Sunday, September 27, 2009

The Two become One Flesh.


Twenty-seventh Sunday in Ordinary Time

In this Sunday's Gospel reading the Pharisees approach Jesus to "test" him with a difficult moral question. "Is it lawful for a husband to divorce his wife?" Although divorce was an accepted practice at the time of Jesus, if we search the Old Testament scriptures they nowhere command or directly authorize the practice of divorce. Deuteronomy 24 does prescribes how a "bill" of divorce was to be given for the protection of the woman involved, since it was the prerogative of the husband to initiate the procedure. The Rabbis were divided over the precise grounds on which a husband might issue a bill of divorce. One school argued that this could only take place on the grounds of marital infidelity, while the more common position advocated a no fault clause that allowed a man to divorce his wife for any reason. Faced with a moral dilemma created by culture and not Sacred Scripture, Jesus takes an unexpected position.

Jesus asks them, "What did Moses command you? Jesus use of the word "command" is noted and the Pharisees reply instead, "Moses permitted a husband to write a bill of divorce and dismiss her." The Law merely regulates the practice, apparently tolerating it. Jesus takes the debate a step further by noting that this concession was because of the "hardness of their hearts." He then turns the discussion back to the original nature of the human person "from the beginning of creation."

Our most fundamental understanding of the human person does not flow from cultural norms or common practice but from our nature as creatures created in the image of God. Pope John Paul II recognized a new horizon for understanding the nature of the human person based on the Genesis account, as did the fathers of the second Vatican Council. John Paul II's reflections on this theme are found primarily in a collection of catechetical address on the Theology of the Body. Recently Carl Anderson and José Granados have written an excellent introduction to this thought entitled, Called to Love: Approaching John Paul II's Theology of the Body.

In the first reading From Genesis the Lord says, "It is not good for the man to be alone. I will make a suitable partner for him" (Genesis 2:18). Even though creation is itself "good" the man is left in a state of aloneness or original solitude which is judged to be "not good." Although man's original solitude is in part resolved by the creation of Eve, "This one, at last, is bone of my bones and flesh of my flesh" (Genesis 2:23), his solitude is greater than this. Anderson and Granados point out that "the term 'original solitude' underscores man's uniqueness when compared to other kinds of beings" and highlights "man's special relationship with the creator" (p. 27). Our first reading also points out that Adam's discovery of his original solitude comes about through his bodily experience of the world, it is revealed in the human body.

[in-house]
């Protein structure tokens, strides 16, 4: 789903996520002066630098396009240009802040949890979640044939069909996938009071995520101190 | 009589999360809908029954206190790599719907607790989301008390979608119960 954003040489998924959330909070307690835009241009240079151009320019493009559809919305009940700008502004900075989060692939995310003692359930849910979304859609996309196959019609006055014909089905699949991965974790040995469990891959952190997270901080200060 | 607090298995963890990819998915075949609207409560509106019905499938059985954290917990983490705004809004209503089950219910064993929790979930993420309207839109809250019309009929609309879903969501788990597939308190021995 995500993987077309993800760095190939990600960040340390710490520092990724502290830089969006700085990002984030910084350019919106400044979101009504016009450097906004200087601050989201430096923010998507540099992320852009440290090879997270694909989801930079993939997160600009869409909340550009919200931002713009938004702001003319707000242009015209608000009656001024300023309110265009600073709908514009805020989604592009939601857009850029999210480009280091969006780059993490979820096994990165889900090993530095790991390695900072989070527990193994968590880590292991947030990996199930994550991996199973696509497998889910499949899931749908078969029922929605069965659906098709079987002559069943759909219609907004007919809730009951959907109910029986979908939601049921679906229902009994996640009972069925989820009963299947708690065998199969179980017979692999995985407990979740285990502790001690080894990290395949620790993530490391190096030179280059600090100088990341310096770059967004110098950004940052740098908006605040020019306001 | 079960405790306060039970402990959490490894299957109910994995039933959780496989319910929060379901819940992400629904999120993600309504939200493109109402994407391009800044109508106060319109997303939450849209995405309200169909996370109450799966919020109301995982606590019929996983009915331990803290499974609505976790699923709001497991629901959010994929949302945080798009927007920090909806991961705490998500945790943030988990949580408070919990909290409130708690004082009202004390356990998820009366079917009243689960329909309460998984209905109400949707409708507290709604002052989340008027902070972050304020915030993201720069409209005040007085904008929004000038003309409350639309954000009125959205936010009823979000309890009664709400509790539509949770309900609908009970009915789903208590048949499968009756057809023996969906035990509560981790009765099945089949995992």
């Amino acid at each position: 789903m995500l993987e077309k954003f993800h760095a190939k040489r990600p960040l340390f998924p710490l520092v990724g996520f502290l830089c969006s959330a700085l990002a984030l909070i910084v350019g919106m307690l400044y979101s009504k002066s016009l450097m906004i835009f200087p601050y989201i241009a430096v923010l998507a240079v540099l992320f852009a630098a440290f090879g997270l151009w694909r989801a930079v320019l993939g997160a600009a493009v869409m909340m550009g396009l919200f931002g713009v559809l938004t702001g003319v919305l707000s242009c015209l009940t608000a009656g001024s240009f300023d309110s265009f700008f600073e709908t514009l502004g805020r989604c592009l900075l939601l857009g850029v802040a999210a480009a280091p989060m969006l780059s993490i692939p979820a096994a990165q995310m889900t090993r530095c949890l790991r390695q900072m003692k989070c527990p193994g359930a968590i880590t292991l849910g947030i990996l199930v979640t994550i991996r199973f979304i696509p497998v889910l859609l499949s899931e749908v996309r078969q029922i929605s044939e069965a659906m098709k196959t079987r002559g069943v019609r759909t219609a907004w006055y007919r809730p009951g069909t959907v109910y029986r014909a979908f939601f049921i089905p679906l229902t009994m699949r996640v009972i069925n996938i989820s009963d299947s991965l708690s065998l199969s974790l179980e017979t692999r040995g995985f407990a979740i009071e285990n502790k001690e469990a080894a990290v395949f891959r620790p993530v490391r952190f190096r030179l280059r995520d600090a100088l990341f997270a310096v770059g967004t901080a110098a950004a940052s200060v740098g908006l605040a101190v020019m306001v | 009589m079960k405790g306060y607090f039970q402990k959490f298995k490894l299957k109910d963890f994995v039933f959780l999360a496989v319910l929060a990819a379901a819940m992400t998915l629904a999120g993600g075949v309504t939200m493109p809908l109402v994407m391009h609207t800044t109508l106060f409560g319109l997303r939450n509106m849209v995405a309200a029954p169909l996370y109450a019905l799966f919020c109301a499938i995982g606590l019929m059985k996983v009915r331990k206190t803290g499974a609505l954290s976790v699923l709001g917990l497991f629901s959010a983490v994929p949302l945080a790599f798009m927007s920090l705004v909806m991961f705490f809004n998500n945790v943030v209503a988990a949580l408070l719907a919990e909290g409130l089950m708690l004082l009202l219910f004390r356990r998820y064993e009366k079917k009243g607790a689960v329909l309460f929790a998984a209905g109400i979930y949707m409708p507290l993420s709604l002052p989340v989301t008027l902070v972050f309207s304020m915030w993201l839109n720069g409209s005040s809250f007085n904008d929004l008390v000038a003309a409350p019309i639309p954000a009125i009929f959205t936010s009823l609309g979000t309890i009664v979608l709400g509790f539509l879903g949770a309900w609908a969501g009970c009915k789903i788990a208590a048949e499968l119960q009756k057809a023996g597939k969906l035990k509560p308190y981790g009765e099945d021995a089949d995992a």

Before becoming the pope, Cardinal Karol Wojtyla, noted that while the whole of creation offers the "sacrificium laudis" (Psalm 66:4) or the 'sacrifice of praise' to God, man "becomes the living expression of the glory of God" (cf. Psalm 116:17; Hebrews 13:15). Man becomes the special means which gathers together "the homage paid to the Lord by the whole of creation" (Sign of Contradiction). Man takes on a priestly role as a spokesperson or sacrament who speaks on behalf of the created world. Later Pope John Paul II observes that the aloneness of man and the desire to create a helper or partner for him (Genesis 2:18, 20) point to man's existence as "a relation of reciprocal gift" (TOB 14.1). Adam does not only exist with someone but for someone. "Communion of persons means living in a reciprocal "for," in a relationship of reciprocal gift." (TOB 14.2)

The next aspect of man's nature revealed in these texts is our original unity. This is Jesus' primary point in Mark's Gospel account. Jesus quotes from both creation accounts, "God made them male and female" (Genesis 1:27) and in marriage "the two shall become one flesh" (Genesis 2:24). Jesus astounds his disciples concluding, "what God has joined together, no human being must separate." The indissolubility of the sacrament of marriage is based on the unity of the communion of persons experienced by a man and women in marriage. The two become one flesh. As Pope John Paul II points out,

So it is that there are no longer two, but one flesh. Therefore what God has joined let man not separate." That phrase, "let man not separate," is decisive. In the light of this word of Christ, Genesis 2:24 states the principle of the unity and indissolubility of marriage as the very content of the word of God expressed in the most ancient revelation. (TOB 1.3).

Man's original unity also points to our bodily constitution as either male or female. Masculinity and femininity are two different "incarnations" (TOB 8.1) in which the same human being is created in the "image of God" (Genesis 1:27). This again points to the communion of persons as "two reciprocally completing ways of 'being a body'" (TOB 10.1).